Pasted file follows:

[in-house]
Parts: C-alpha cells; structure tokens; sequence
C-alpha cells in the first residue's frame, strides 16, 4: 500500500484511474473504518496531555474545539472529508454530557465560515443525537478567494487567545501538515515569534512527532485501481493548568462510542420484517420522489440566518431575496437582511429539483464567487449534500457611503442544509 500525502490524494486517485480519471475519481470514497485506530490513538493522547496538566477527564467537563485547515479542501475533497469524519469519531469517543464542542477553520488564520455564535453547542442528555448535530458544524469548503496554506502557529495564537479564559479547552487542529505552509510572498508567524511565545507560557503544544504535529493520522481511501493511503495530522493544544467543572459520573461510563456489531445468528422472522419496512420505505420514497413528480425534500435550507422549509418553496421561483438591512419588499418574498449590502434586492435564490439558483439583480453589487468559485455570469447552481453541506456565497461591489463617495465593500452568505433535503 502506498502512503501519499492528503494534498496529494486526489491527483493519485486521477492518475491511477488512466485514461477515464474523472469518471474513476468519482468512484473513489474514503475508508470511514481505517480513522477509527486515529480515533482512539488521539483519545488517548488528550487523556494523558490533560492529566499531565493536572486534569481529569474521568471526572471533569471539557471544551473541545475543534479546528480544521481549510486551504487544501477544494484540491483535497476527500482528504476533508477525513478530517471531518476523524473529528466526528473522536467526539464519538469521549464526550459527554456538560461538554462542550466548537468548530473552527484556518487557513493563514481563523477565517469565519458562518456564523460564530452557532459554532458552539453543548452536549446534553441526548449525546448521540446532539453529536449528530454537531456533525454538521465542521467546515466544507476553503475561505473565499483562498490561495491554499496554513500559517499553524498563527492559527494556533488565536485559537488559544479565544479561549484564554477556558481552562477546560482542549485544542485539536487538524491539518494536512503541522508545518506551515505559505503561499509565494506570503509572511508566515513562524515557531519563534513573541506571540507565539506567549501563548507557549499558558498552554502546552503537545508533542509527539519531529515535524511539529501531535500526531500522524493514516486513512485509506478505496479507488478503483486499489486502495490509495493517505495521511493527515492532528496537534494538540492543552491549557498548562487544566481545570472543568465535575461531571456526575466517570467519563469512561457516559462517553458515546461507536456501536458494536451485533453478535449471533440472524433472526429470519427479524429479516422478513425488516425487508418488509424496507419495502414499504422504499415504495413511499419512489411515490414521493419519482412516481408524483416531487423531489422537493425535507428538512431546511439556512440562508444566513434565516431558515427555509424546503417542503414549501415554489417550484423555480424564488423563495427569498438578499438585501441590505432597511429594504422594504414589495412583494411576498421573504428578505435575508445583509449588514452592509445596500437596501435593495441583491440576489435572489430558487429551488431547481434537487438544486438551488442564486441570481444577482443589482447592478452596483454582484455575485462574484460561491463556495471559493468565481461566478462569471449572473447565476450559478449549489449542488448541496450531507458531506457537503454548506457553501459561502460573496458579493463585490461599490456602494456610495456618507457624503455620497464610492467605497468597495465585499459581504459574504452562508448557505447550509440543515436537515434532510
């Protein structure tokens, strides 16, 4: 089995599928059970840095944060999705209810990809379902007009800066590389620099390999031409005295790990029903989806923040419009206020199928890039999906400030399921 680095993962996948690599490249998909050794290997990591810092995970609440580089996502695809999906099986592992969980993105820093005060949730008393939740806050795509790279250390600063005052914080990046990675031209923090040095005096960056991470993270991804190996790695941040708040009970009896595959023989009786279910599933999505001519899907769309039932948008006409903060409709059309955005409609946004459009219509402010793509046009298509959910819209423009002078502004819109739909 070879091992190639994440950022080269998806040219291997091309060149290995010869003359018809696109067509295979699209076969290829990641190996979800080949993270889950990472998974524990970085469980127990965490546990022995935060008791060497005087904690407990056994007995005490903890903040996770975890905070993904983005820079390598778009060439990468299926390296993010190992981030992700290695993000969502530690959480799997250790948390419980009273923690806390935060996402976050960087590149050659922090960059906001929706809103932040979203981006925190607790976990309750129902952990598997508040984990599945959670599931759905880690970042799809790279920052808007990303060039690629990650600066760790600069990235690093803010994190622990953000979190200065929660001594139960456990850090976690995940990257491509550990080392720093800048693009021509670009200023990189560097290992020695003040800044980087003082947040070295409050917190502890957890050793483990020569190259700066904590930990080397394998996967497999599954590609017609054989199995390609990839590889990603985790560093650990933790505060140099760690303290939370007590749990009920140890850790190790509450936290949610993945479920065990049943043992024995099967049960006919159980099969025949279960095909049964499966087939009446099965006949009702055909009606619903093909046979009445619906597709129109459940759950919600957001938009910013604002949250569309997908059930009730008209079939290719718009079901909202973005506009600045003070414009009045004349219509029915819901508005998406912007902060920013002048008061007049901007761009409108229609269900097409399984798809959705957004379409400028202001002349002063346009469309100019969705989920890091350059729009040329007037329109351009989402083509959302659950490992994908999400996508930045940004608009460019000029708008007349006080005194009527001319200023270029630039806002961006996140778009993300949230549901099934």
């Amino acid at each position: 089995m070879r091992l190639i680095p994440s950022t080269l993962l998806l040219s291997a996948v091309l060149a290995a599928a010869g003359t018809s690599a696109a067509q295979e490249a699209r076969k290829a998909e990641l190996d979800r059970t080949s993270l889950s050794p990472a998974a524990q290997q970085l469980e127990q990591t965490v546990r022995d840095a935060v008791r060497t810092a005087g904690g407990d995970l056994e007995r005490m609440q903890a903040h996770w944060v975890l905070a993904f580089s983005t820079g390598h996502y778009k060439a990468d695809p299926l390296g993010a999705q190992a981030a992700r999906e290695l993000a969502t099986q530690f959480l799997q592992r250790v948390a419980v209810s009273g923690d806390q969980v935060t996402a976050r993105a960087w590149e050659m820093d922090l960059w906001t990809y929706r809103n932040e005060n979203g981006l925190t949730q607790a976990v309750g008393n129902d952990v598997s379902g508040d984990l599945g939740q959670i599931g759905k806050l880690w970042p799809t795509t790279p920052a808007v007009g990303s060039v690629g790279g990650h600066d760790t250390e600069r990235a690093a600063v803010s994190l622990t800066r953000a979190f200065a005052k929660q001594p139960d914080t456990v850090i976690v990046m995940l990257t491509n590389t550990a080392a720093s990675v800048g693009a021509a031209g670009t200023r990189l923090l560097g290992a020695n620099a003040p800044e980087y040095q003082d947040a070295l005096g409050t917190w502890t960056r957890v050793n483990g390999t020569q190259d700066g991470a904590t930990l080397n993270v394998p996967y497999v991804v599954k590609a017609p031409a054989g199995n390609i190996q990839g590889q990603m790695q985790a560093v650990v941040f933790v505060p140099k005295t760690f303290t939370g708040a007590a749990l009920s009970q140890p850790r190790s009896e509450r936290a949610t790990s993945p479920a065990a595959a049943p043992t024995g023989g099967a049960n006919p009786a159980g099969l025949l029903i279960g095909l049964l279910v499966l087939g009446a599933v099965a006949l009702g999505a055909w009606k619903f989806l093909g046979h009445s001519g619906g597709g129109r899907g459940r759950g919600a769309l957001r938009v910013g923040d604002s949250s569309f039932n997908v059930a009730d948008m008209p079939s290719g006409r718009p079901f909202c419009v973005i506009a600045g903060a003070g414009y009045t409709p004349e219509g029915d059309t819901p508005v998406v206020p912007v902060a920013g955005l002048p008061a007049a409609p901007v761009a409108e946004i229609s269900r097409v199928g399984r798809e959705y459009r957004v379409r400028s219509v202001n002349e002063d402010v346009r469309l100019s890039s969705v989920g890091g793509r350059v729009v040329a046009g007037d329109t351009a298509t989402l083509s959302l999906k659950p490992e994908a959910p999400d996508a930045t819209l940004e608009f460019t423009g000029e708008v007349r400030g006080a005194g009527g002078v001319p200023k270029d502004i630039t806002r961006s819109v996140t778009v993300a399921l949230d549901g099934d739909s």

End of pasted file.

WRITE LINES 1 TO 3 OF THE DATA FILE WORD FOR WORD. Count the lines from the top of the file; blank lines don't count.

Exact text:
[in-house]
Parts: C-alpha cells; structure tokens; sequence
C-alpha cells in the first residue's frame, strides 16, 4: 500500500484511474473504518496531555474545539472529508454530557465560515443525537478567494487567545501538515515569534512527532485501481493548568462510542420484517420522489440566518431575496437582511429539483464567487449534500457611503442544509 500525502490524494486517485480519471475519481470514497485506530490513538493522547496538566477527564467537563485547515479542501475533497469524519469519531469517543464542542477553520488564520455564535453547542442528555448535530458544524469548503496554506502557529495564537479564559479547552487542529505552509510572498508567524511565545507560557503544544504535529493520522481511501493511503495530522493544544467543572459520573461510563456489531445468528422472522419496512420505505420514497413528480425534500435550507422549509418553496421561483438591512419588499418574498449590502434586492435564490439558483439583480453589487468559485455570469447552481453541506456565497461591489463617495465593500452568505433535503 502506498502512503501519499492528503494534498496529494486526489491527483493519485486521477492518475491511477488512466485514461477515464474523472469518471474513476468519482468512484473513489474514503475508508470511514481505517480513522477509527486515529480515533482512539488521539483519545488517548488528550487523556494523558490533560492529566499531565493536572486534569481529569474521568471526572471533569471539557471544551473541545475543534479546528480544521481549510486551504487544501477544494484540491483535497476527500482528504476533508477525513478530517471531518476523524473529528466526528473522536467526539464519538469521549464526550459527554456538560461538554462542550466548537468548530473552527484556518487557513493563514481563523477565517469565519458562518456564523460564530452557532459554532458552539453543548452536549446534553441526548449525546448521540446532539453529536449528530454537531456533525454538521465542521467546515466544507476553503475561505473565499483562498490561495491554499496554513500559517499553524498563527492559527494556533488565536485559537488559544479565544479561549484564554477556558481552562477546560482542549485544542485539536487538524491539518494536512503541522508545518506551515505559505503561499509565494506570503509572511508566515513562524515557531519563534513573541506571540507565539506567549501563548507557549499558558498552554502546552503537545508533542509527539519531529515535524511539529501531535500526531500522524493514516486513512485509506478505496479507488478503483486499489486502495490509495493517505495521511493527515492532528496537534494538540492543552491549557498548562487544566481545570472543568465535575461531571456526575466517570467519563469512561457516559462517553458515546461507536456501536458494536451485533453478535449471533440472524433472526429470519427479524429479516422478513425488516425487508418488509424496507419495502414499504422504499415504495413511499419512489411515490414521493419519482412516481408524483416531487423531489422537493425535507428538512431546511439556512440562508444566513434565516431558515427555509424546503417542503414549501415554489417550484423555480424564488423563495427569498438578499438585501441590505432597511429594504422594504414589495412583494411576498421573504428578505435575508445583509449588514452592509445596500437596501435593495441583491440576489435572489430558487429551488431547481434537487438544486438551488442564486441570481444577482443589482447592478452596483454582484455575485462574484460561491463556495471559493468565481461566478462569471449572473447565476450559478449549489449542488448541496450531507458531506457537503454548506457553501459561502460573496458579493463585490461599490456602494456610495456618507457624503455620497464610492467605497468597495465585499459581504459574504452562508448557505447550509440543515436537515434532510